All ANSI-approved footwear has a protective toe and offers impact and compression protection. But the type and amount of protection is not always the same. Different footwear protects in different ways. Check the product’s labeling or consult the manufacturer to make sure the footwear will protect the user from the hazards they face. Foot and leg protection choices include the following: n Leggings protect the lower legs and feet from heat hazards such as molten metal or welding sparks. Safety snaps allow leggings to be removed quickly. n Metatarsal guards protect the instep area from impact and compression. Made of aluminum, steel, fiber or plastic, these guards may be strapped to the outside of shoes. n Toe guards fit over the toes of regular shoes to protect the toes from impact and compression hazards. They may be made of steel, aluminum or plastic. 21 n Combination foot and shin guards protect the lower legs and feet, and may be used in combination with toe guards when greater protection is needed. n Safety shoes have impact-resistant toes and heat-resistant soles that protect the feet against hot work surfaces common in roofing, paving and hot metal industries. The metal insoles of some safety shoes protect against puncture wounds. Safety shoes may also be designed to be electrically conductive to prevent the buildup of static electricity in areas with the potential for explosive atmospheres or nonconductive to protect employees from workplace electrical hazards.

Special Purpose Shoes Electrically conductive shoes provide protection against the buildup of static electricity. Employees working in explosive and hazardous locations such as explosives manufacturing facilities or grain elevators must wear conductive shoes to reduce the risk of static electricity buildup on the body that could produce a spark and cause an explosion or fire. Foot powder should not be used in conjunction with protective conductive footwear because it provides insulation, reducing the conductive ability of the shoes. Silk, wool and nylon socks can produce static electricity and should not be worn with conductive footwear. Conductive shoes must be removed when the task requiring their use is completed. Note: Employees exposed to electrical hazards must never wear conductive shoes. Electrical hazard, safety-toe shoes are nonconductive and will prevent the wearers’ feet from completing an electrical circuit to the ground. These shoes can protect against open circuits of up to 600 volts in dry conditions and should be used in conjunction with other insulating equipment and additional precautions to reduce the risk of an employee becoming a path for hazardous electrical energy.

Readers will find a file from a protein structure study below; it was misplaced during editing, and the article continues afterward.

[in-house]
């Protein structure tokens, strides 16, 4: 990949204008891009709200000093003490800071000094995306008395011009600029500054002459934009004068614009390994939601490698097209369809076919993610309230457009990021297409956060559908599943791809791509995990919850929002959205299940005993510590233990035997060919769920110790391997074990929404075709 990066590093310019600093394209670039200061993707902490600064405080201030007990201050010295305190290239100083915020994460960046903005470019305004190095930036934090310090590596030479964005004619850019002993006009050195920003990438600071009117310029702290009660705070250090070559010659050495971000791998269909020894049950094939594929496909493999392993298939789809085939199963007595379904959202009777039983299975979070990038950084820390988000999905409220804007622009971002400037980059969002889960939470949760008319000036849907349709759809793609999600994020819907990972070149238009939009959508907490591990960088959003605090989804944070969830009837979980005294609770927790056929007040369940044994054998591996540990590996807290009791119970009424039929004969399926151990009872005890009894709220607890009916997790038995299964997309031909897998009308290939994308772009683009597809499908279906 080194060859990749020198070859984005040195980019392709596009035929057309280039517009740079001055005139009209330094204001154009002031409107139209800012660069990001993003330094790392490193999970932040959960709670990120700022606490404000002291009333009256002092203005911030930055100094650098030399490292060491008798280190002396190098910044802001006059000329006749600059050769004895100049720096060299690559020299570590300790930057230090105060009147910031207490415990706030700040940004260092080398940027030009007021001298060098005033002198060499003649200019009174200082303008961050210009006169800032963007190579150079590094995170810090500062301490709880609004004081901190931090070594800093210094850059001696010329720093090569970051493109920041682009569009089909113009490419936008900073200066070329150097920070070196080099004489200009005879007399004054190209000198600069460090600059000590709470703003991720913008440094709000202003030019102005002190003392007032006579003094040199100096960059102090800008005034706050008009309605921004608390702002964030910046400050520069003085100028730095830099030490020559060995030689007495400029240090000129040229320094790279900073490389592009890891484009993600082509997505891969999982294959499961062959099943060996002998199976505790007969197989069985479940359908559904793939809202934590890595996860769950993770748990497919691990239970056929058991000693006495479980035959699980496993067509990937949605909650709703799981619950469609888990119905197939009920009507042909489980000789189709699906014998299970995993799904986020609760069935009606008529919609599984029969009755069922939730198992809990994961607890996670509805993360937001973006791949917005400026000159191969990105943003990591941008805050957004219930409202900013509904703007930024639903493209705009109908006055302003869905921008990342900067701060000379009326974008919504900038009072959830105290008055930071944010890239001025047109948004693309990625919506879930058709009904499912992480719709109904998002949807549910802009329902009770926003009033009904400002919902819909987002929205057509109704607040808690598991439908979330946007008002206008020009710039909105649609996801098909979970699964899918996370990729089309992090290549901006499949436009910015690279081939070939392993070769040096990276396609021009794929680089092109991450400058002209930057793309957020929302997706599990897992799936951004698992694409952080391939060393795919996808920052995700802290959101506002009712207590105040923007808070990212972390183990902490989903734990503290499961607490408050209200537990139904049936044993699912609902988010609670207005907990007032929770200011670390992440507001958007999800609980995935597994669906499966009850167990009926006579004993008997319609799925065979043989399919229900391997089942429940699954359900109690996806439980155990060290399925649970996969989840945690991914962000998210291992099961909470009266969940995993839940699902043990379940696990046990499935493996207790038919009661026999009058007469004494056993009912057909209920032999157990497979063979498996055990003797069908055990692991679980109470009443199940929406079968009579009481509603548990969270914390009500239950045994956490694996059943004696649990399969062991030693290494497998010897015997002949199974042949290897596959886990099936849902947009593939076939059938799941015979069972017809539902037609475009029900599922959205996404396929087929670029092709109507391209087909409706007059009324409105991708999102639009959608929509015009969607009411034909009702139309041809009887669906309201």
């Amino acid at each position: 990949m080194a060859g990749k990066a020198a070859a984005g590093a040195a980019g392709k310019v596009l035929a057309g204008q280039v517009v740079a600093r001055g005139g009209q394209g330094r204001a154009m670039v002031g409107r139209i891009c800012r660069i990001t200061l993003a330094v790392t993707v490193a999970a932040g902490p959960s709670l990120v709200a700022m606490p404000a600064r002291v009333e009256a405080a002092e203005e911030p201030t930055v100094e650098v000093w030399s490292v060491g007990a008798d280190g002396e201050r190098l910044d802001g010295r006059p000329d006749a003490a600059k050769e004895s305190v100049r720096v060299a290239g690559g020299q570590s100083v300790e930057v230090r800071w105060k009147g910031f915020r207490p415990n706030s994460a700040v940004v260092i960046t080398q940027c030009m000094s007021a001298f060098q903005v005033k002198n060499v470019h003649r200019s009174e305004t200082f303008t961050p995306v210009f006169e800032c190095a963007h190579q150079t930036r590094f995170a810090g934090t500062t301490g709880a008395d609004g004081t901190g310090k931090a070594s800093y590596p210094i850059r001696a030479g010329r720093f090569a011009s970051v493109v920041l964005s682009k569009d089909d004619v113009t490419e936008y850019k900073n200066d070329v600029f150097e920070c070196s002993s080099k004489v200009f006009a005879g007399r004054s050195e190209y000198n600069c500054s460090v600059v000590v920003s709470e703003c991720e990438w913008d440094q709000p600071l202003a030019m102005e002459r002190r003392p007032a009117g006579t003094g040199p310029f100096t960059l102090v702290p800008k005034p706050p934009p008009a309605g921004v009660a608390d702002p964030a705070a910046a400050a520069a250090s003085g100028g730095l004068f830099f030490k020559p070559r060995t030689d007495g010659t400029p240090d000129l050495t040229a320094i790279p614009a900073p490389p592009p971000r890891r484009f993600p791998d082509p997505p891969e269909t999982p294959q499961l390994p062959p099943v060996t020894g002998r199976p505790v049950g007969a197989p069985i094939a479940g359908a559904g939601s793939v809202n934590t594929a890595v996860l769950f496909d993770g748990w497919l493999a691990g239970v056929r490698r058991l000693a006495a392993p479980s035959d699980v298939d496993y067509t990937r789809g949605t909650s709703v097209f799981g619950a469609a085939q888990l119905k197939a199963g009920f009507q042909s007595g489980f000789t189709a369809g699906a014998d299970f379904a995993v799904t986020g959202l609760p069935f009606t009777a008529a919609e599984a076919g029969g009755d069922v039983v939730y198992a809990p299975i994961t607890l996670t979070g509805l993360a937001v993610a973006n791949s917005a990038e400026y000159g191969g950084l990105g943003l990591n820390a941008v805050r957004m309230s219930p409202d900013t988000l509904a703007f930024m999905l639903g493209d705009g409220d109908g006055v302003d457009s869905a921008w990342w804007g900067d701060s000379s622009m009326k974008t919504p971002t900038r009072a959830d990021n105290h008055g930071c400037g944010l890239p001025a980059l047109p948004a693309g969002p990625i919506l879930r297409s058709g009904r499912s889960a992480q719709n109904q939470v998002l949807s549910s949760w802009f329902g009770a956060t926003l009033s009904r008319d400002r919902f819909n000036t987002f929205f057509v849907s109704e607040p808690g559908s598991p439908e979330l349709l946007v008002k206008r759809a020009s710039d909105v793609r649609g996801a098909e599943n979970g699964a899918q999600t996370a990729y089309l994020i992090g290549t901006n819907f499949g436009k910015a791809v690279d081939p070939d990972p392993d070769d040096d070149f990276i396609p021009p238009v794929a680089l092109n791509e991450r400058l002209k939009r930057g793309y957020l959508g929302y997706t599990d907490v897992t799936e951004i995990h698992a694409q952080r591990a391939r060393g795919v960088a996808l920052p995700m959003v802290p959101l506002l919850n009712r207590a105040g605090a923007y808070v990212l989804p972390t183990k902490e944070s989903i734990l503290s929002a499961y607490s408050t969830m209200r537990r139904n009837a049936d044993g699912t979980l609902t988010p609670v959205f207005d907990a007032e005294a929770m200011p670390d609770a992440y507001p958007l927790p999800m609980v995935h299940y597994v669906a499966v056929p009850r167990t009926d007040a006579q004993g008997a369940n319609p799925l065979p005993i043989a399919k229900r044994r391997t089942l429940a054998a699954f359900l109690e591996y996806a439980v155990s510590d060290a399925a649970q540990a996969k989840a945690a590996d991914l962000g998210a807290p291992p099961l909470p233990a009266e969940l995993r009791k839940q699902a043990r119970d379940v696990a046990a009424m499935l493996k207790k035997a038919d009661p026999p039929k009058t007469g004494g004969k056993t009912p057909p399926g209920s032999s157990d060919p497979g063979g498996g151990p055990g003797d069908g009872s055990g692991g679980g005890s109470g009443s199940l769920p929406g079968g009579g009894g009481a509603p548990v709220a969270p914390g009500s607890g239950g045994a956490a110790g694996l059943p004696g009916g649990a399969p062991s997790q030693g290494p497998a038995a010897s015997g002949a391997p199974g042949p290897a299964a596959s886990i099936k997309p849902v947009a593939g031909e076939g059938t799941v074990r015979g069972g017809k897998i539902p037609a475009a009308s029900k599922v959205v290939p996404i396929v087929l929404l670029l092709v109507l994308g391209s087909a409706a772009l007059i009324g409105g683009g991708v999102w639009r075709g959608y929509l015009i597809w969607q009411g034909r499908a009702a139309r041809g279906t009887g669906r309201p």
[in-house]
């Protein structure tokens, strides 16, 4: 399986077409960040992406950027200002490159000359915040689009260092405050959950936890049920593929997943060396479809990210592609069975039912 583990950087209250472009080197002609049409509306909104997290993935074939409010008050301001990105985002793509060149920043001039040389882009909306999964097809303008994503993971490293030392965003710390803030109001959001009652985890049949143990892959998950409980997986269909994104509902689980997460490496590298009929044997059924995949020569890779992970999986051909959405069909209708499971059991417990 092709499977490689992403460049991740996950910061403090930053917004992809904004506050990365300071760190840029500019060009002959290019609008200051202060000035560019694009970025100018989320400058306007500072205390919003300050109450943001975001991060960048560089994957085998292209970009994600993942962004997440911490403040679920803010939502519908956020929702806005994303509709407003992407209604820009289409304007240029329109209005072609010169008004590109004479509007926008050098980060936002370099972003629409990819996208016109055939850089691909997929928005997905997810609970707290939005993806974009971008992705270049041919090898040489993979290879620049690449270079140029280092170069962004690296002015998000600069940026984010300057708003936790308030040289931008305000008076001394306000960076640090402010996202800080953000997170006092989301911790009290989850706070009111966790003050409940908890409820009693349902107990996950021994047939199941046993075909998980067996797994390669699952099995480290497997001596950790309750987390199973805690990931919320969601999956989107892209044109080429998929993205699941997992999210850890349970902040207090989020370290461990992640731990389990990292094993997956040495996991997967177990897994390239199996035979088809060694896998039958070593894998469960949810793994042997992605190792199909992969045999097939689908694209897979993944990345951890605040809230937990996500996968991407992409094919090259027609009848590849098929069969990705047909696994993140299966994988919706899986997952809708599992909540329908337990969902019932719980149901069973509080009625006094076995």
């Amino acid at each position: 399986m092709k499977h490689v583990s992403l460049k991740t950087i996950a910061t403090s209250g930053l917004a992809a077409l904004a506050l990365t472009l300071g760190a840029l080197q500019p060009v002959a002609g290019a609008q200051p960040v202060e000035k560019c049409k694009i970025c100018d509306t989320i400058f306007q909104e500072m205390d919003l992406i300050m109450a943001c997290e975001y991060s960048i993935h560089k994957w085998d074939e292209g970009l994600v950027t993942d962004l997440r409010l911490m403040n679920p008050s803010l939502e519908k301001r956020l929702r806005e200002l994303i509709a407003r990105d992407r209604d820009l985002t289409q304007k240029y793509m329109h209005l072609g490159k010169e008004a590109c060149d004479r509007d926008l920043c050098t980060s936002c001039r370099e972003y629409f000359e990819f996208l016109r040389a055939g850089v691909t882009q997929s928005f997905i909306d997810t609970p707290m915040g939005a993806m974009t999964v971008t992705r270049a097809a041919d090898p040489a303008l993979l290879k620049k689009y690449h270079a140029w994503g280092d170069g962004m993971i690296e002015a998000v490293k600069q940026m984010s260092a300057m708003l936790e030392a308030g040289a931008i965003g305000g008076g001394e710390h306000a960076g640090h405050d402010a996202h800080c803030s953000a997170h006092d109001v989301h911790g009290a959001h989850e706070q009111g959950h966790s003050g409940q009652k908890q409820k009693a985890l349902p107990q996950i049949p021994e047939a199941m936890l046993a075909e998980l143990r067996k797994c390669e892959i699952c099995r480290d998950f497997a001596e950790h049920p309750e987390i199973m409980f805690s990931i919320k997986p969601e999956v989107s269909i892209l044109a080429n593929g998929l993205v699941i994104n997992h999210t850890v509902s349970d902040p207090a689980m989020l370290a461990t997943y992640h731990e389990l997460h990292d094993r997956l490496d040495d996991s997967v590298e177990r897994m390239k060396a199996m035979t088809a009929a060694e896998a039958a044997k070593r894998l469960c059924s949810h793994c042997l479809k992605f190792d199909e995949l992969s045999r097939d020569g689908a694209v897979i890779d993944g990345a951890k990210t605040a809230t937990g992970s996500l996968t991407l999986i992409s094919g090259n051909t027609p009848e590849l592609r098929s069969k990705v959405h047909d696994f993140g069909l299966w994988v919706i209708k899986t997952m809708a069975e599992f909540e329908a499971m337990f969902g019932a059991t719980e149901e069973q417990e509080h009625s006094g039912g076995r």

The insulating protection of electrical hazard, safety-toe shoes may be compromised if the shoes become wet, the soles are worn through, metal particles become embedded in the sole or heel, or employees touch conductive, grounded items. Note: Nonconductive footwear must not be used in explosive or hazardous locations. 22 Foundry Shoes In addition to insulating the feet from the extreme heat of molten metal, foundry shoes keep hot metal from lodging in shoe eyelets, tongues or other shoe parts. These snug-fitting leather or leather-substitute shoes have leather or rubber soles and rubber heels. All foundry shoes must have built-in safety toes. Care of Protective Footwear As with all protective equipment, safety footwear should be inspected prior to each use. Shoes and leggings should be checked for wear and tear at reasonable intervals. This includes looking for cracks or holes, separation of materials, broken buckles or laces. The soles of shoes should be checked for pieces of metal or other embedded items that could present electrical or tripping hazards. Employees should follow the manufacturers’ recommendations for cleaning and maintenance of protective footwear.

Hours

Monday9:00AM - 5:00PM
Tuesday9:00AM - 5:00PM
Wednesday9:00AM - 5:00PM
Thursday9:00AM - 5:00PM
Friday9:00AM - 5:00PM
Saturday -
SundayCLOSED

*Saturday and Sunday for emergency appointments

Call us at 760-230-9031

Wolf Podiatry

2141 S. El Camino Real. Ste D.,

Oceanside, CA 92054

Phone. 760-230-9031

Email. Cjwdpm@gmail.com